he lengthened the frame and took it to the races... where it
immediately broke in half.
Back in 2004, I was still living
in PA. The York Fairgrounds were just up the road from my home
in Harrisburg. The Boopster drove over to meet Sy and give me
a ride home that evening. He greeted her with his patented hug
and insisted she sit, rest, and have a cold drink in his luxurious
motor home following her grueling twenty-six mile drive. I never
talked to Sy after that without him asking how was "the
lovely Miss Betty, the soap lady?" Quite a gentleman he
The next day we unloaded the
King & Marshall digger from the trailer and parked it in
it's assigned spot inside the Main Hall. That was also the day
I learned I could fit quite comfortably in the confines of the
Don Long chassis... something that would prove again to be a
true gift from the drag race Gods (and Sy) in a few weeks.
Next? Lunch at an Italian restaurant
As I'm enjoying my plate of spaghetti,
Sy looks across the table, smiles, and asks "Do you know
"Nope." I reply.
So... he opens up his cell phone,
punches a few buttons, and hands it to me.
"Here... say hello to Pat
Foster." he said about the same time the phone on the other
end started ringing.
Anyway, that's how I got to meet
Pat. Via what started out as one of the most uncomfortable conversations
I've had in my entire life. But, when I told 'Uncle Patty' that
this was Sy's doing, he said something like "Is that old
b*$!@*! there?" and laughed like hell. Soon, we all were
having a good laugh. I can't look back on this particular event
without having one still to this day. Later that same day I spent
a good part of the afternoon listening to Sy and Joe Jacono swap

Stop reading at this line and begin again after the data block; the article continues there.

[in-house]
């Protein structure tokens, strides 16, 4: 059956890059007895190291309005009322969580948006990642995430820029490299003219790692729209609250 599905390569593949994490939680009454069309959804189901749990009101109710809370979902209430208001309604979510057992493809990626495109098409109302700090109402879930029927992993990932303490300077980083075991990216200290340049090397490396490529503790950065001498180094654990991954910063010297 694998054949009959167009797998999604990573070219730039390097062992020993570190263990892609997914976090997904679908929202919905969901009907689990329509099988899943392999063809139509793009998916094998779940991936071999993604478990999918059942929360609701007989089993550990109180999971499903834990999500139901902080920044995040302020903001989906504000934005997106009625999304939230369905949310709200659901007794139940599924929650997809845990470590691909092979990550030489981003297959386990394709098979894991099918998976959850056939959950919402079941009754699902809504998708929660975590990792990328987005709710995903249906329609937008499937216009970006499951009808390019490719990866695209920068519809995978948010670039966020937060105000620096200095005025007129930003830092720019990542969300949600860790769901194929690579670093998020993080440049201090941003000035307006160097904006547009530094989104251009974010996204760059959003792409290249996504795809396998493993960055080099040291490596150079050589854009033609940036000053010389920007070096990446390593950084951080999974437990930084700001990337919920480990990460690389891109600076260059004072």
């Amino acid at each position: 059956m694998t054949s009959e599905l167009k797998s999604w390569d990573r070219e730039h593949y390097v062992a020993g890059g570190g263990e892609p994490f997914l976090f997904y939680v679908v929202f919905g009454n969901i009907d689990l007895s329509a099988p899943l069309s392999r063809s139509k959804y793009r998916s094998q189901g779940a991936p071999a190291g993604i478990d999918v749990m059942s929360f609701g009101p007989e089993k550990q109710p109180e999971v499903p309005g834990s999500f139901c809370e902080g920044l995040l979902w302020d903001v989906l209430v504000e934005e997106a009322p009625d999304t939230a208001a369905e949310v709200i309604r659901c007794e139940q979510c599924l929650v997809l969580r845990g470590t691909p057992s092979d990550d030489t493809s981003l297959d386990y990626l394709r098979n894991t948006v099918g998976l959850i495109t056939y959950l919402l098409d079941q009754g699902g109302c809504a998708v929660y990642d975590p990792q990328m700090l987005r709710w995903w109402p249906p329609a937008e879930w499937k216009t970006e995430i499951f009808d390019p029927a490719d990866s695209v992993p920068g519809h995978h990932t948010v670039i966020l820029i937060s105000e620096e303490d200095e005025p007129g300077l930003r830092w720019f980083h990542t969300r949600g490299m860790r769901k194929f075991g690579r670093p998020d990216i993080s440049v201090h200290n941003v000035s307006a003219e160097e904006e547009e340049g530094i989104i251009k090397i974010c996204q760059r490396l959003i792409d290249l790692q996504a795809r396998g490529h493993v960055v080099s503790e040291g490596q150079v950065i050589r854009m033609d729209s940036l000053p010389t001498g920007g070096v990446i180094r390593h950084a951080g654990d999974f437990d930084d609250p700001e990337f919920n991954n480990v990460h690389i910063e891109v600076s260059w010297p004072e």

lies back and forth in the comfort of Sy's motor home. Turned
out they both competed in the NASCAR (that's right NASCAR!) Drags
held in the Daytona Beach area (Flagler to be exact) back in
Now none of the above is meant
to imply that Sy didn't have a pertinacious side. Sy and myself
got into more than one good argument when we traveled the road
together. In fact, there were times when he had me so riled I
literally caught myself pounding on the steering wheel! Then
there was the time I quit and decided to hitch hike home (if
necessary) about a half mile from the entrance to Indianapolis
Raceway Park. This, after driving most of the way from New Hampshire
to Indy. There were witnesses to this.
But fortunately cooler heads
prevailed (thanks Todd) and in a matter of minutes Sy had me
laughing at both myself and him. Needless to say... I stuck around.
After all, this was the 50th U.S. Nationals and even my ill temper
knew better than to walk away.
Unfortunately, Sy had pretty
poor health to deal with too. He came down with pneumonia during
the York Reunion earlier that year. That was one scary ride home.
But... his condition, in a very unique way, parlayed into a pretty
good thing at those very same 50th Annual NHRA U.S. Nationals.
Drag race legend and everybody's favorite good guy Mr. Steve
Gibbs had known Sy for years and was well aware of his delicate
health. Fearing that Sy might take a turn for the worse and medical
help would be too far away if needed, Steve arranged for us to
park the transporter right next to the starting line. Bear in